Cannabis impairs psychomotor performance in a wide variety of tasks, such as motor coordination, divided attention, and operative tasks of many types; human performance on complex machinery can be impaired for as long as 24 hours after smoking as little as 20 mg of THC in cannabis; there is an increased risk of motor vehicle accidents among persons who drive when intoxicated by cannabis.
Cannabis sativa is extremely unusual in the diversity of products for which it is or can be cultivated. Popular Mechanics magazine (1938) touted hemp as “the new billion dollar crop,” stating that it “can be used to produce more than 25,000 products, ranging from dynamite to Cellophane.” Table 1 presents the principal products for which the species is cultivated in Europe, all of which happen to be based on fiber. This presentation stresses the products that hold the most promise for North America, which also include a considerable range of oilseed applications (Table 2; Fig. 1).
So-called “pure hybrids,” while oxymoronic in name, indicate marijuana strains that are believed to offer a perfect blend or balance of sativa’s energizing and indica’s sedating effects. Other hybrid strains of cannabis tend to place the emphasis on one end of the spectrum or the other. These are called “sativa-dominant” or “indica-dominant,” accordingly.
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About 9% of those who experiment with marijuana eventually become dependent according to DSM-IV (1994) criteria. A 2013 review estimates daily use is associated with a 10-20% rate of dependence. The highest risk of cannabis dependence is found in those with a history of poor academic achievement, deviant behavior in childhood and adolescence, rebelliousness, poor parental relationships, or a parental history of drug and alcohol problems. Of daily users, about 50% experience withdrawal upon cessation of use (i.e. are dependent), characterized by sleep problems, irritability, dysphoria, and craving. Cannabis withdrawal is less severe than withdrawal from alcohol.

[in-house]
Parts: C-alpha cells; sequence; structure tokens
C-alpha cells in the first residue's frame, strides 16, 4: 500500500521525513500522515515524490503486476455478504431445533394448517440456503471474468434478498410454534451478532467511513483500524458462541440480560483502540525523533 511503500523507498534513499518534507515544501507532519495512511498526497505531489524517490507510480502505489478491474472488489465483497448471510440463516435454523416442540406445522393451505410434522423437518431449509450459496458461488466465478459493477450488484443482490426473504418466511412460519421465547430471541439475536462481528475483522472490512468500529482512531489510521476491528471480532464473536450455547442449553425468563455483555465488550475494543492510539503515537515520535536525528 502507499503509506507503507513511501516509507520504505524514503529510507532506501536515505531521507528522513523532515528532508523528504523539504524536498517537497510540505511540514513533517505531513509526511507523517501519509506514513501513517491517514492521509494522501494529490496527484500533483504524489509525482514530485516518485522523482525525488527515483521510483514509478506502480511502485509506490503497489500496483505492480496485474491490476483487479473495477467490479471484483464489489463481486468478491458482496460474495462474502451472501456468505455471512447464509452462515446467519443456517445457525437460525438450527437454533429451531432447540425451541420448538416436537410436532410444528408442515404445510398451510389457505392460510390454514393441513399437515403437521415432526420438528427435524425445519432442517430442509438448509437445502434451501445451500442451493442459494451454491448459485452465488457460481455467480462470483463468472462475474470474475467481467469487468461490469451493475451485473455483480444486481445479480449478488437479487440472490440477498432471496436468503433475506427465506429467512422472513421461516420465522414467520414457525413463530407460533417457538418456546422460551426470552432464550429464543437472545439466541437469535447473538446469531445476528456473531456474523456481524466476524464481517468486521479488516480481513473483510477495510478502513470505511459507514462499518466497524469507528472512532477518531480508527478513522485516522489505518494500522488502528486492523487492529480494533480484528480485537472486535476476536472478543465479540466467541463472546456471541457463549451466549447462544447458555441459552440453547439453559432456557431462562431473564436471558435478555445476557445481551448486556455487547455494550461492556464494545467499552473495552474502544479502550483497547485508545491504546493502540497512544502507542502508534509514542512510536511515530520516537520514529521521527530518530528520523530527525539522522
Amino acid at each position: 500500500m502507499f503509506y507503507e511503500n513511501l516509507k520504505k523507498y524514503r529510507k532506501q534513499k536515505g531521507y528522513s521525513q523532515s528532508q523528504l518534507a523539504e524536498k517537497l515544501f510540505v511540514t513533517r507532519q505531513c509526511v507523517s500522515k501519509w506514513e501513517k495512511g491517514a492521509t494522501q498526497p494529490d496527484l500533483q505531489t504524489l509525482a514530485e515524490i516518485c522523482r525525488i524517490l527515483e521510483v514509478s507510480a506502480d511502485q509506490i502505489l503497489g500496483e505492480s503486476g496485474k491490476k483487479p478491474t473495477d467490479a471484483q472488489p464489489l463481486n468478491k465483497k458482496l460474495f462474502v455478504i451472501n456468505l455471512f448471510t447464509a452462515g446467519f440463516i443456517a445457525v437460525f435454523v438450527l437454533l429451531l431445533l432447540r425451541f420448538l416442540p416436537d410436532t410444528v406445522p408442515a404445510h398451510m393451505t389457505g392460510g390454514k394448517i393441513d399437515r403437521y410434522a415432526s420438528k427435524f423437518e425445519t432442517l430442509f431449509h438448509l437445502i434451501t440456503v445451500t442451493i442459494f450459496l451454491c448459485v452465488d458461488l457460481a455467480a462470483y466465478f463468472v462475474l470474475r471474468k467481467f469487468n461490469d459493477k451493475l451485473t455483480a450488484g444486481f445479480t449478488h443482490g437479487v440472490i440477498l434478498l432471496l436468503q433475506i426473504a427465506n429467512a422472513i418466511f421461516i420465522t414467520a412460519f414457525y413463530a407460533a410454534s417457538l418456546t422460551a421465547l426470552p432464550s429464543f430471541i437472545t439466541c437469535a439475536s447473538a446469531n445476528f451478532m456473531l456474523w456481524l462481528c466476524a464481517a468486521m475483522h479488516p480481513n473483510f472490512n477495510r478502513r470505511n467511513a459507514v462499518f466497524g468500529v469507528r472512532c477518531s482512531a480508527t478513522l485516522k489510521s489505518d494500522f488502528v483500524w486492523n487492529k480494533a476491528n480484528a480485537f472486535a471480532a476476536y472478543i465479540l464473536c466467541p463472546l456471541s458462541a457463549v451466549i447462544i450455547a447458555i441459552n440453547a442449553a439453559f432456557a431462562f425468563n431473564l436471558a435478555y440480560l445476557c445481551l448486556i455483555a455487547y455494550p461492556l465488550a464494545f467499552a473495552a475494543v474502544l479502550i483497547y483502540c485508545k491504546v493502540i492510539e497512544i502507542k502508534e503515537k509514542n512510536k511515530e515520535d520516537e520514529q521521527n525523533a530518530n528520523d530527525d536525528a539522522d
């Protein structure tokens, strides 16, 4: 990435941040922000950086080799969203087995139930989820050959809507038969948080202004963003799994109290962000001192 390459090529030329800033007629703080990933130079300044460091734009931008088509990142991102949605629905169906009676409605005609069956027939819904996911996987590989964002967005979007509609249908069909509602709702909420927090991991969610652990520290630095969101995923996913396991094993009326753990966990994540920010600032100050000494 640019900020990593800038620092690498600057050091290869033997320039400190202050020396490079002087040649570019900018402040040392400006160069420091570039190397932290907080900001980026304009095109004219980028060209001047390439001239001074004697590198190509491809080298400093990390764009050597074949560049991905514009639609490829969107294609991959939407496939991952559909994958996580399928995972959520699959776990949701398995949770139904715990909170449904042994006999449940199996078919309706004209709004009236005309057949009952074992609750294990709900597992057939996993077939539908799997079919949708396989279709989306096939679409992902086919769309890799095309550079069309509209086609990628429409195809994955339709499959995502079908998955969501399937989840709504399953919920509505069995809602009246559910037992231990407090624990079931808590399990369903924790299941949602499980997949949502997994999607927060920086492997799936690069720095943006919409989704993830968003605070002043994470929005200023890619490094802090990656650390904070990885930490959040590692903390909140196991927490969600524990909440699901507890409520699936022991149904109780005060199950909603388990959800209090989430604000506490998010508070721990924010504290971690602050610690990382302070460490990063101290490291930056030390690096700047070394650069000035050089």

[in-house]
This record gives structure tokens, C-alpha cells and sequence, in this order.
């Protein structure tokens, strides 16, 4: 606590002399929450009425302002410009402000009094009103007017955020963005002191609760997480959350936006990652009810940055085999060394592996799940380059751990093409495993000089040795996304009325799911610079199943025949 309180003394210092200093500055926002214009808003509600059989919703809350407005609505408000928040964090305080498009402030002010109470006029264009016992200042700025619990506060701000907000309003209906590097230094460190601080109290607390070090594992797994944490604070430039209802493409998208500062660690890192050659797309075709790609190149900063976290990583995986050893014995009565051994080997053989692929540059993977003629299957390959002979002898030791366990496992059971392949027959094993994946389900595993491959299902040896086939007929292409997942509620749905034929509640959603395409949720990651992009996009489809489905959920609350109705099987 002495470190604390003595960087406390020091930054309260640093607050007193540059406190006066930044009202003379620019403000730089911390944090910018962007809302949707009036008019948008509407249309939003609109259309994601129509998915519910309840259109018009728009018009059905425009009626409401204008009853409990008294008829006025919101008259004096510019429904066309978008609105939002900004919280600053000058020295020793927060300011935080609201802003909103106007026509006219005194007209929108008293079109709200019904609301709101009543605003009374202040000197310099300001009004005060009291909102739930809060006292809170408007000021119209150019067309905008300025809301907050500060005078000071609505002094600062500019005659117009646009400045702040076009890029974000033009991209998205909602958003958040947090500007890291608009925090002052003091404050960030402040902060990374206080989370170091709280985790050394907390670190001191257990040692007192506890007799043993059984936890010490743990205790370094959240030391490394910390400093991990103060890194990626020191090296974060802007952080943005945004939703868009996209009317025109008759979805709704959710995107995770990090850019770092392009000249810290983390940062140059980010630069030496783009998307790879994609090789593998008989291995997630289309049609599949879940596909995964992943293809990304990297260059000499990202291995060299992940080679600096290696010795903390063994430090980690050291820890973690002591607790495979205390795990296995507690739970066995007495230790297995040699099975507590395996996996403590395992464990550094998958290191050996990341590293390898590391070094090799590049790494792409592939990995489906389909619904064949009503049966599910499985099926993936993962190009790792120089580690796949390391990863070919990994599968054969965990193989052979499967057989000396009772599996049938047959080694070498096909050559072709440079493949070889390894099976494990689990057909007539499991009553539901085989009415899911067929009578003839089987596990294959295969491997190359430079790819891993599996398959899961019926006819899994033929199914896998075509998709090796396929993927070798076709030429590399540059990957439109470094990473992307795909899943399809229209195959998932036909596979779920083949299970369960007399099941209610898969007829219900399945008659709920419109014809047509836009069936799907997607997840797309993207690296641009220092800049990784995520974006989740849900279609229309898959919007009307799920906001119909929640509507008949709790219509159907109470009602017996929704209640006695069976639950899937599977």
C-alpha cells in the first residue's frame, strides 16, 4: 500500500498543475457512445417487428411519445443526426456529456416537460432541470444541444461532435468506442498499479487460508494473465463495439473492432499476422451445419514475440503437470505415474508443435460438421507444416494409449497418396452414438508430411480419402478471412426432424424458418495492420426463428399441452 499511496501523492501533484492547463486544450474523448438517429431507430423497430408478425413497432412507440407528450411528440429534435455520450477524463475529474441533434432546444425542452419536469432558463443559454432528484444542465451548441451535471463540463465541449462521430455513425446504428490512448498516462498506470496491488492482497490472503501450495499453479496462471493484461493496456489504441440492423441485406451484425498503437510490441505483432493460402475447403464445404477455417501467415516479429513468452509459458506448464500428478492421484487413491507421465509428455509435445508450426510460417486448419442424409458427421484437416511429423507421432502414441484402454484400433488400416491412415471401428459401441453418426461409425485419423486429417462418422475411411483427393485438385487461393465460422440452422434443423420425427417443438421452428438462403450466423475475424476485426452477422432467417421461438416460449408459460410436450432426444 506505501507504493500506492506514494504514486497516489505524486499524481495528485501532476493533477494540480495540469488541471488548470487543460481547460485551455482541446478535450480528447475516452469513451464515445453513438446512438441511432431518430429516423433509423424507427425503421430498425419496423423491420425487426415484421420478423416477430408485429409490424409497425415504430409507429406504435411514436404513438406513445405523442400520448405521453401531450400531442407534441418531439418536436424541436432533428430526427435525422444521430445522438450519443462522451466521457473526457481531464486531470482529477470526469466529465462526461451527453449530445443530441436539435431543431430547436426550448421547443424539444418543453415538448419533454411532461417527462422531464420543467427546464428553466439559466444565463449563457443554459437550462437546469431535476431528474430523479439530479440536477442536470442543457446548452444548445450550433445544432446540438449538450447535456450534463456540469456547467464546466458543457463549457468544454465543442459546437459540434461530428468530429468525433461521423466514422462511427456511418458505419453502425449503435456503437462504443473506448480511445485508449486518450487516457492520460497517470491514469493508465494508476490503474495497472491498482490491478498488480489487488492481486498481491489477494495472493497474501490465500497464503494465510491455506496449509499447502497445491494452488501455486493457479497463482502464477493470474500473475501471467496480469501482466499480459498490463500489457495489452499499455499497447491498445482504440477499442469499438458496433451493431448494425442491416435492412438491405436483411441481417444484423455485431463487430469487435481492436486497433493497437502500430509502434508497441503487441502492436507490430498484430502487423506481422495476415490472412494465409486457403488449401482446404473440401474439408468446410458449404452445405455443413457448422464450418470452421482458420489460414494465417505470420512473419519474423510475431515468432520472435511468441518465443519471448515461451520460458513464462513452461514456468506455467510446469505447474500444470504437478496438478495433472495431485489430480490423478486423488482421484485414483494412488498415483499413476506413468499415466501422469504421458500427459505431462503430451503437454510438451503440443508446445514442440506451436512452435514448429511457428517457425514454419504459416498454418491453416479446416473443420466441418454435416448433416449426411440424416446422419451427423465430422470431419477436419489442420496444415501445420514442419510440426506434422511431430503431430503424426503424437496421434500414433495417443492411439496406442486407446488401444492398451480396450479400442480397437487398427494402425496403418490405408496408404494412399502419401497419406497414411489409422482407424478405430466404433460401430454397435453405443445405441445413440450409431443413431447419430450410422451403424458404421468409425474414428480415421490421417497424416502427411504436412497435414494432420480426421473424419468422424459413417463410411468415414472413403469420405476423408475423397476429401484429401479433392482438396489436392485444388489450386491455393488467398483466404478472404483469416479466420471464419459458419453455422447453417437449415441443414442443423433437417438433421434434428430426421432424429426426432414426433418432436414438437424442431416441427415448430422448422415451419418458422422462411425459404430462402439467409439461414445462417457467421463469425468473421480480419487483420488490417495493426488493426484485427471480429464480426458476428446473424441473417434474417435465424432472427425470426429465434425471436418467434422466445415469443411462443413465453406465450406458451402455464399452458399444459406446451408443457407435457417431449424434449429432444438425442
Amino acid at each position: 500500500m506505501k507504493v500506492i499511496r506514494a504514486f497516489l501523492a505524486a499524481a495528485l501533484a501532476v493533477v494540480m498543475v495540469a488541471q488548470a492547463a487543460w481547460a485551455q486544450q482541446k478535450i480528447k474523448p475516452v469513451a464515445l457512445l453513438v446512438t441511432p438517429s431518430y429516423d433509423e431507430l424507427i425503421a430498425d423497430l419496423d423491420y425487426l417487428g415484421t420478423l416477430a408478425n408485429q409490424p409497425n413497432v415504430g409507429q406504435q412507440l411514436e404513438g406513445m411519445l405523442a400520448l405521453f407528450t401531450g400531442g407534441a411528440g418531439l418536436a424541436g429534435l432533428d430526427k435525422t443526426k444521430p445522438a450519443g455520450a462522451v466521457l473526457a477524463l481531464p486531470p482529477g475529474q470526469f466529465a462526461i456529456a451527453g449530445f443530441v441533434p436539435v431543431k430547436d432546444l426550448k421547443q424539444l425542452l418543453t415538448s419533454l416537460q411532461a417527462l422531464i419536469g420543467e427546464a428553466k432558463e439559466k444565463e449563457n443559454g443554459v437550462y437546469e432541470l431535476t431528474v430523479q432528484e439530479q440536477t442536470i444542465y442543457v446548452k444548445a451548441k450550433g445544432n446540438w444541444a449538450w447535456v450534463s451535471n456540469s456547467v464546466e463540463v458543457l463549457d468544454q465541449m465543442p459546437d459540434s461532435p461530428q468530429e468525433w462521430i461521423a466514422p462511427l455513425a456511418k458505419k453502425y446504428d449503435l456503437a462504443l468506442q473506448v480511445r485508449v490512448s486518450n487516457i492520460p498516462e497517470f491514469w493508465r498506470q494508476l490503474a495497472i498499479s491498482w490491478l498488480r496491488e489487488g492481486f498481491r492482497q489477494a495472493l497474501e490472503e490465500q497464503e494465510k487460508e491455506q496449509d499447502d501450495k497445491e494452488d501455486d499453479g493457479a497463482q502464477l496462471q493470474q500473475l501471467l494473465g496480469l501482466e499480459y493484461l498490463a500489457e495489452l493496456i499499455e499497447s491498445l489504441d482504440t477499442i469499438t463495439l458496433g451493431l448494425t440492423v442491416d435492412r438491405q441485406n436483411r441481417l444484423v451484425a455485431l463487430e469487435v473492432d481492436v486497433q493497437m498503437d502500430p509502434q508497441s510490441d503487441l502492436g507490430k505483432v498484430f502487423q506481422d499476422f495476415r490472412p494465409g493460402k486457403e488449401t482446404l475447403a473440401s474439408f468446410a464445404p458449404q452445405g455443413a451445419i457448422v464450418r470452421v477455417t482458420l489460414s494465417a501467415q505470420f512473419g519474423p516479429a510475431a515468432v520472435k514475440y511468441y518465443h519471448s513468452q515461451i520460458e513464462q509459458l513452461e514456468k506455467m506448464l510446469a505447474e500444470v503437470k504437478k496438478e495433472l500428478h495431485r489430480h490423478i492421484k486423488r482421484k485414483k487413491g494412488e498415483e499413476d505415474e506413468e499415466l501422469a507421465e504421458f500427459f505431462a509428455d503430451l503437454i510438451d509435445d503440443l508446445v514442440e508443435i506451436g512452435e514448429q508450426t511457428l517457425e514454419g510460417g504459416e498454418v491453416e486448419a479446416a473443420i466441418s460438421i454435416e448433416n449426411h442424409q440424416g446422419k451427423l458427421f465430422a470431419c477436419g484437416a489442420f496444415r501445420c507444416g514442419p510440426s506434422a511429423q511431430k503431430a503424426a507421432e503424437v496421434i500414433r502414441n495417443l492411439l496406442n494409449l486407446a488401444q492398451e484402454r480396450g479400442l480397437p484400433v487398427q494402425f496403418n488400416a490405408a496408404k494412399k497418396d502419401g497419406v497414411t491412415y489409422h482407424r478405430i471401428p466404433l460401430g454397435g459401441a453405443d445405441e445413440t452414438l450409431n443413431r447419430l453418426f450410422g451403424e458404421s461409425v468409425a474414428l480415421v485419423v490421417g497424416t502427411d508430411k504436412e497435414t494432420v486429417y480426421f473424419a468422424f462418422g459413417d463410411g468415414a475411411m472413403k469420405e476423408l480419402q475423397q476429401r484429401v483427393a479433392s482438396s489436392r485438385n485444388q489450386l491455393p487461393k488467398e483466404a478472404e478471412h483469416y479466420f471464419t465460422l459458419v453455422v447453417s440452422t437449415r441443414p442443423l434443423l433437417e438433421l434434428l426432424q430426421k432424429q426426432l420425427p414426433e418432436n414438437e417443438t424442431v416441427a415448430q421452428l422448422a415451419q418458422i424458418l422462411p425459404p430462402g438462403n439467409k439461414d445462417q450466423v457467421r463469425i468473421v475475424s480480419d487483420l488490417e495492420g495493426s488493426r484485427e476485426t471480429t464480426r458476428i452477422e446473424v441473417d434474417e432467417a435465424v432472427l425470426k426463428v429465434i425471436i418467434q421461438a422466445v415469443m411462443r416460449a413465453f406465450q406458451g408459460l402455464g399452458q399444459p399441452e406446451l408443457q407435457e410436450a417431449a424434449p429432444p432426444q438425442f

Highly selected forms of the fiber cultigen possess features maximizing fiber production. Since the nodes tend to disrupt the length of the fiber bundles, thereby limiting quality, tall, relatively unbranched plants with long internodes have been selected. Another strategy has been to select stems that are hollow at the internodes, with limited wood, since this maximizes production of fiber in relation to supporting woody tissues. Similarly, limited seed productivity concentrates the plant’s energy into production of fiber, and fiber cultivars often have low genetic propensity for seed output. Selecting monoecious strains overcomes the problem of differential maturation times and quality of male (staminate) and female (pistillate) plants (males mature 1–3 weeks earlier). Male plants in general are taller, albeit slimmer, less robust, and less productive. Except for the troublesome characteristic of dying after anthesis, male traits are favored for fiber production, in contrast to the situation for drug strains noted below. In former, labor-intensive times, the male plants were harvested earlier than the females, to produce superior fiber. The limited branching of fiber cultivars is often compensated for by possession of large leaves with wide leaflets, which obviously increase the photosynthetic ability of the plants. Since fiber plants have not generally been selected for narcotic purposes, the level of intoxicating constituents is usually limited.
Hemp is a bast fiber crop, i.e. the most desirable (“long”) fibers are found in the phloem-associated tissues external to the phloem, just under the “bark.” The traditional and still major first step in fiber extraction is to ret (“rot”) away the softer parts of the plant, by exposing the cut stems to microbial decay in the field (“dew retting,” shown in Figs. 46 and 47) or submerged in water (“water retting, ” shown in Fig. 13). The result is to slough off the outer parts of the stem and to loosen the inner woody core (the “hurds”) from the phloem fibers (Fig. 14). Water retting has been largely abandoned in countries where labor is expensive or environmental regulations exist. Water retting, typically by soaking the stalks in ditches, can lead to a high level of pollution. Most hemp fiber used in textiles today is water retted in China and Hungary. Retting in tanks rather than in open bodies of water is a way of controlling the effluents while taking advantage of the high-quality fiber that is produced. Unlike flax, hemp long fiber requires water retting for preparation of high-quality spinnable fibers for production of fine textiles. Improved microorganisms or enzymes could augment or replace traditional water retting. Steam explosion is another potential technology that has been experimentally applied to hemp (Garcia-Jaldon et al. 1998). Decorticated material (i.e. separated at least into crude fiber) is the raw material, and this is subjected to steam under pressure and increased temperature which “explodes” (separates) the fibers so that one has a more refined (thinner) hemp fiber that currently is only available from water retting. Even when one has suitably separated long fiber, specialized harvesting, processing, spinning and weaving equipment are required for preparing fine hemp textiles. The refinement of equipment and new technologies are viewed as offering the possibility of making fine textile production practical in western Europe and North America, but at present China controls this market, and probably will remain dominant for the foreseeable future.